Not enough is being done to prevent pharmaceutical residues contaminating our ecosystem, says the OECD

A recent Organisation for Economic Co-operation and Development (OECD) report warns that too little is being done to prevent pharmaceutical residues seeping into soil, water supplies, fresh-water ecosystems and the food chain, or to assess potential risks.

Pharmaceutical Residues in Freshwater: Hazards and Policy Responses says the vast majority of the roughly 2,000 active ingredients currently used in human and veterinary pharmaceuticals have never been evaluated for environmental risks. Several dozen new active ingredients are typically approved for use each year.

A study cited in the report estimates that 10 per cent of pharmaceuticals have the potential to cause environmental harm. Those of greatest concern include hormones, painkillers and antidepressants. Concern over rising antibiotic content in wastewater fuelling the spread of drug-resistant microbes have been raised at G20 level.

Sewage and landfills

Pharmaceutical residues can enter the environment during the manufacture, use and disposal of medicines. When humans and animals ingest medicines, between 30 per cent and 90 per cent of the ingredients are excreted as active substances into the sewage system or the environment. Some medicines are thrown away unused, going into landfill, or from bathroom disposal into sewer systems. In the United States, an estimated one-third of the four billion medicines prescribed each year ends up as waste.

Conventional wastewater treatment plants are not designed to remove pharmaceuticals, and water resources are not systematically monitored for residues. High levels of pharmaceutical residues have been found downstream of drug manufacturing plants. Veterinary pharmaceuticals used in farming and aquaculture can enter water bodies directly or via surface run-off without any treatment.

Because pharmaceuticals are designed to interact with living organisms at low doses, even low concentrations can affect freshwater ecosystems. There is growing evidence of negative impacts, with laboratory and field tests showing traces of oral contraceptives causing the feminisation of fish and amphibians, and residues of psychiatric drugs altering fish behaviour.

Unless adequate measures are taken to manage the risks, the situation is set to worsen as the use of pharmaceuticals rises with ageing populations, advances in healthcare, rising meat and fish production, and as emerging countries increasingly administer antibiotics to livestock.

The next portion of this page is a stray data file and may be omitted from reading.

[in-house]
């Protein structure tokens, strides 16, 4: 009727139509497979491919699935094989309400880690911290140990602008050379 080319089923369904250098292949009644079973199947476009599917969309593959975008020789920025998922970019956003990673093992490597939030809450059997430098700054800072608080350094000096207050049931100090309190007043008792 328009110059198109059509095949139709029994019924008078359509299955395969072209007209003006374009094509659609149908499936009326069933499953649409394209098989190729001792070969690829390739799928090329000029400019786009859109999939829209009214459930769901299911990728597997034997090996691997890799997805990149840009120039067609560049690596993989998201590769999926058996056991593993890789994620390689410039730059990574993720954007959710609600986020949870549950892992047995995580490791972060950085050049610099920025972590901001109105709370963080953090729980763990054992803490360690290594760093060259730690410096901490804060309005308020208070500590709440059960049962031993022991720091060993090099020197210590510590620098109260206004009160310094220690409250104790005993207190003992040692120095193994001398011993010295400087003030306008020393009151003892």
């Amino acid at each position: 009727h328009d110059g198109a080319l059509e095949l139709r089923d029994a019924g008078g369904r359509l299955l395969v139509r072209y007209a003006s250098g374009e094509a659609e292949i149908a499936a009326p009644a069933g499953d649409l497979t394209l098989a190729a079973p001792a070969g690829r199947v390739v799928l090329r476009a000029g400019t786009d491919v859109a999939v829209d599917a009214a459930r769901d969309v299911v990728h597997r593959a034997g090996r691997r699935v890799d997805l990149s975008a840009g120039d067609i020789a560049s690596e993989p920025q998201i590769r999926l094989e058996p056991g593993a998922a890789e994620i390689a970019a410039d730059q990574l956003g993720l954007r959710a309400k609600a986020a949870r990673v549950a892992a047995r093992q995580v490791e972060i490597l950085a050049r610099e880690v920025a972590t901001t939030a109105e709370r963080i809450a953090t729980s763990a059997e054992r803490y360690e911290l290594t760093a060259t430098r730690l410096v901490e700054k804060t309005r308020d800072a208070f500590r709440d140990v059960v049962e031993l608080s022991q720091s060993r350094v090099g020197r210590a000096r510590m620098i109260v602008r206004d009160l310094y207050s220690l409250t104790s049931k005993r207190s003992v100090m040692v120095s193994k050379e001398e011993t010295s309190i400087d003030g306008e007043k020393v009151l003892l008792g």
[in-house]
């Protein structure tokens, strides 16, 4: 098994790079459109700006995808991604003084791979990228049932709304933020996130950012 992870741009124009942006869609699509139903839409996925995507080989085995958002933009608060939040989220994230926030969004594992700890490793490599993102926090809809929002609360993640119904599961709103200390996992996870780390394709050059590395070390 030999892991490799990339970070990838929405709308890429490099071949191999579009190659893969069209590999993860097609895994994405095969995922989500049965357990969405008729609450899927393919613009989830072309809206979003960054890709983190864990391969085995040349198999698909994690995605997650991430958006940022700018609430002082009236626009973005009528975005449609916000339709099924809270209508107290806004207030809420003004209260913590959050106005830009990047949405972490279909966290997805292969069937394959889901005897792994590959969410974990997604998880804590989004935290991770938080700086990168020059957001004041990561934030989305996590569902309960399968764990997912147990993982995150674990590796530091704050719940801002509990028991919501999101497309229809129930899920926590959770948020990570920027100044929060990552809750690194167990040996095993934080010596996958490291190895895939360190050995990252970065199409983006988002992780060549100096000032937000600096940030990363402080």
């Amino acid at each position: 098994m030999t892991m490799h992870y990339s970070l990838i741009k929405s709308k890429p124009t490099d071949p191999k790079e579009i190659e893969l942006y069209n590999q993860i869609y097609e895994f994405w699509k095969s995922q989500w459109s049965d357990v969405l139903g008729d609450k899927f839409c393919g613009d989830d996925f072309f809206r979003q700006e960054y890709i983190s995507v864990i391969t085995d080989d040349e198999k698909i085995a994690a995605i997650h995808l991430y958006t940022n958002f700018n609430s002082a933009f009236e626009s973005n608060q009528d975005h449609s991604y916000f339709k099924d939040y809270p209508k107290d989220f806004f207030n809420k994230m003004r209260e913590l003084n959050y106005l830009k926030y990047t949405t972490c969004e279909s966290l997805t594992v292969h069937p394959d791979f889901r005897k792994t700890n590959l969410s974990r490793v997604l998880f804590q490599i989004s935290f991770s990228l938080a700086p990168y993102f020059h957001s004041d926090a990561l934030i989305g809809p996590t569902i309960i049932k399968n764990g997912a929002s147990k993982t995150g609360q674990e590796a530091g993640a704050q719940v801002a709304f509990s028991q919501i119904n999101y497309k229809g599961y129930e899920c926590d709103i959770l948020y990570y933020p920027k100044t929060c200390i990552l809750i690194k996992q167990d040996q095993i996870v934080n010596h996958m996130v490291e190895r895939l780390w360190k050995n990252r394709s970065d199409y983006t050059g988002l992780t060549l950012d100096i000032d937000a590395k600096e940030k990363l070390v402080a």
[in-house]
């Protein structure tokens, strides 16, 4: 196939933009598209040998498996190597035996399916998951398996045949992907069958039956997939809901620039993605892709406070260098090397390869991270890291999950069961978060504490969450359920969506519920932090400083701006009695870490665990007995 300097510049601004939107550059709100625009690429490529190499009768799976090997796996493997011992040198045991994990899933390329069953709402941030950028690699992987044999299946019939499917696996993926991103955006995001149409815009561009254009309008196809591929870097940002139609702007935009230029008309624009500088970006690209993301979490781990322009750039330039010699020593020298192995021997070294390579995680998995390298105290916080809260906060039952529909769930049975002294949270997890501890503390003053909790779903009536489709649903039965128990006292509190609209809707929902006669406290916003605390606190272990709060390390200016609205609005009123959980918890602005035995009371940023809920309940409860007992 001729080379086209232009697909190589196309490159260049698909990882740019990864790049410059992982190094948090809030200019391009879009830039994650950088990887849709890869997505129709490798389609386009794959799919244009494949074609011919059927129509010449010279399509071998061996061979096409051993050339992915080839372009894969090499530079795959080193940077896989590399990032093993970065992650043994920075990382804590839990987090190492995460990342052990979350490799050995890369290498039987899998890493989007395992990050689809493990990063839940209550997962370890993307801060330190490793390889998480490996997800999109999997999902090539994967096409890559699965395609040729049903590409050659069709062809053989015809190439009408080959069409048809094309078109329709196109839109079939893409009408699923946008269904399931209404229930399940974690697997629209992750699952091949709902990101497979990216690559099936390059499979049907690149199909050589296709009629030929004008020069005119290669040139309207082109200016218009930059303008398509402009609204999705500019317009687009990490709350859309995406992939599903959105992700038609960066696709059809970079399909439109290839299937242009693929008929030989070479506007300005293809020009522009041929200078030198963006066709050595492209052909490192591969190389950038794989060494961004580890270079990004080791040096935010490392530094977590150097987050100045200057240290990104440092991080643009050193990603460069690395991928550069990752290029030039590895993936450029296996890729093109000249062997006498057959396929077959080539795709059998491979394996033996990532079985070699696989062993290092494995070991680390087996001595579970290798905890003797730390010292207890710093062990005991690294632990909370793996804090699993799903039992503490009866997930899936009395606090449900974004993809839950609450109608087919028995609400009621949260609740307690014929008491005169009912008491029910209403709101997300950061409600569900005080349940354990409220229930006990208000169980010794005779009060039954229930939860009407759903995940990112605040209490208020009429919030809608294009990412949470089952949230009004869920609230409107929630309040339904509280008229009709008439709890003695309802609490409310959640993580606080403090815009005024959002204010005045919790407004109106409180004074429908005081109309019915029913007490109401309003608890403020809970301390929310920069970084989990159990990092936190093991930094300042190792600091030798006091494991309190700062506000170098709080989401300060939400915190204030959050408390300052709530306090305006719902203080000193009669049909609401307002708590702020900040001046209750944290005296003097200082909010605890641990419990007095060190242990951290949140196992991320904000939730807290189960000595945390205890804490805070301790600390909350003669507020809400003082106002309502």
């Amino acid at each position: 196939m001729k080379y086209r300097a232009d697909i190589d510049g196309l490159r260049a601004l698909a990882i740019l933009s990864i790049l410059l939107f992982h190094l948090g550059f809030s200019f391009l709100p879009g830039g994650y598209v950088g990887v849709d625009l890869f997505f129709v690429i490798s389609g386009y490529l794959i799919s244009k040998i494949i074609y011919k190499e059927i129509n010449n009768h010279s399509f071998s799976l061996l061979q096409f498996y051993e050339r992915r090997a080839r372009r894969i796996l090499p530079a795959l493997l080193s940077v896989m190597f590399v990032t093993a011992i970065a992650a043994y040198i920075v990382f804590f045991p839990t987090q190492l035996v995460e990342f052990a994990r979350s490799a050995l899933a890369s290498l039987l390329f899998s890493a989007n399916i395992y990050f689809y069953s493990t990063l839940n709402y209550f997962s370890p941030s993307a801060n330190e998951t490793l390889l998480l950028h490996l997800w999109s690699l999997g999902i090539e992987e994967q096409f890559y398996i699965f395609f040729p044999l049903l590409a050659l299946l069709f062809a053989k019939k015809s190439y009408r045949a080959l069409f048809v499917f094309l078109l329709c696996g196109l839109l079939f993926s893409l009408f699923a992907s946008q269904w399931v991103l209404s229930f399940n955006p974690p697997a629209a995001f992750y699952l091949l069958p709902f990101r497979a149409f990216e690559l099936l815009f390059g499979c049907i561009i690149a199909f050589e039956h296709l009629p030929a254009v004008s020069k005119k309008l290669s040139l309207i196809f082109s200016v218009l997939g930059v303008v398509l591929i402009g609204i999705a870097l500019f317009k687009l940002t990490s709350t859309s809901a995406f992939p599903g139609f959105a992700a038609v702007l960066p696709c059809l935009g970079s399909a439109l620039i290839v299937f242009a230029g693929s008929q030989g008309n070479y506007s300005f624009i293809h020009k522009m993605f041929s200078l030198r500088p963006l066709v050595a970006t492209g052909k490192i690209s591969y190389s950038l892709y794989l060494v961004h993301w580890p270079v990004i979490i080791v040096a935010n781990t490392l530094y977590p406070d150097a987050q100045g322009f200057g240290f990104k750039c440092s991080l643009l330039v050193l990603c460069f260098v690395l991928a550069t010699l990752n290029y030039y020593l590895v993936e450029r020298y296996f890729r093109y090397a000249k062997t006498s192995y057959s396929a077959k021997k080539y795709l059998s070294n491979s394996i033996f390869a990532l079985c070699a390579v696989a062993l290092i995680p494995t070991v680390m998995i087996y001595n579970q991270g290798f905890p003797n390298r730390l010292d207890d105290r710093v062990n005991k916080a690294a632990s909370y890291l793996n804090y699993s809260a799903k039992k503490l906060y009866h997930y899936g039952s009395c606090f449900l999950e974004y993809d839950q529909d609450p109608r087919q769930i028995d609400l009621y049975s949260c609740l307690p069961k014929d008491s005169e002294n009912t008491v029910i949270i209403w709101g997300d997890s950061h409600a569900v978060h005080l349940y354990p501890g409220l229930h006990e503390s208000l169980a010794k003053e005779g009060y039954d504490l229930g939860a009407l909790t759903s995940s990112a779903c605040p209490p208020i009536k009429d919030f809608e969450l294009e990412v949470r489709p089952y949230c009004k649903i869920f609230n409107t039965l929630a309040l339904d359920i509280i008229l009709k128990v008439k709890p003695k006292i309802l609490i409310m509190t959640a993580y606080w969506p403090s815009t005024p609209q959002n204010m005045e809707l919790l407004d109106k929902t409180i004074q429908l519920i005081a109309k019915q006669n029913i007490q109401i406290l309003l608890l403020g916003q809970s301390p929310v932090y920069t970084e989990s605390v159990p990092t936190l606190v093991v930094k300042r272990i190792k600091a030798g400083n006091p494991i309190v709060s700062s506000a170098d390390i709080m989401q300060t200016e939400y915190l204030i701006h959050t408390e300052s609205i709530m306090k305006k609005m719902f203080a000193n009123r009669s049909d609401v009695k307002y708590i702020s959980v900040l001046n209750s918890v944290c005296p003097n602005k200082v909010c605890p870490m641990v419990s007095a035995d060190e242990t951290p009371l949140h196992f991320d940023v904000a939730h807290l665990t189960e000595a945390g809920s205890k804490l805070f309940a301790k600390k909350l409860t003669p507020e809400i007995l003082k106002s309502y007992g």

Monitoring

The report says countries should:

• Increase monitoring and reporting of pharmaceutical residues in the environment.

• Consider environmental risks in the authorisation of pharmaceuticals.

• Provide incentives to design pharmaceuticals that do not accumulate in or harm the environment.

• Reduce pharmaceuticals entering the environment, ie, by using public procurement to demand high standards of manufacturers or with ‘take-back’ systems to return unused or expired medicines for safe disposal.

• Raise awareness among the public, doctors and vets to reduce excessive consumption.

• Upgrade wastewater treatment plants with technology to remove pharmaceuticals.

“This report calls for a better understanding of the effects of pharmaceutical residues in the environment, greater international collaboration and accountability distribution, and policy actions to prevent and remedy emerging concerns,” wrote the OECD in the report. “Laboratory and field tests show traces of oral contraceptives causing the feminisation of fish and amphibians, and residues of psychiatric drugs altering fish behaviour. 

“Antimicrobial resistance, linked to the overuse of antibiotics, has rapidly escalated into a global health crisis. Unless adequate measures are taken to manage the risks, pharmaceutical residues will increasingly be released into the environment as ageing populations, advances in healthcare, and intensification of meat and fish production spur the demand for pharmaceuticals worldwide. 

“The report outlines a collective, life-cycle approach to managing pharmaceuticals in the environment. A policy mix of source-directed, use-orientated and end-of-pipe measures, involving several policy sectors, can help to improve health and protect the environment.”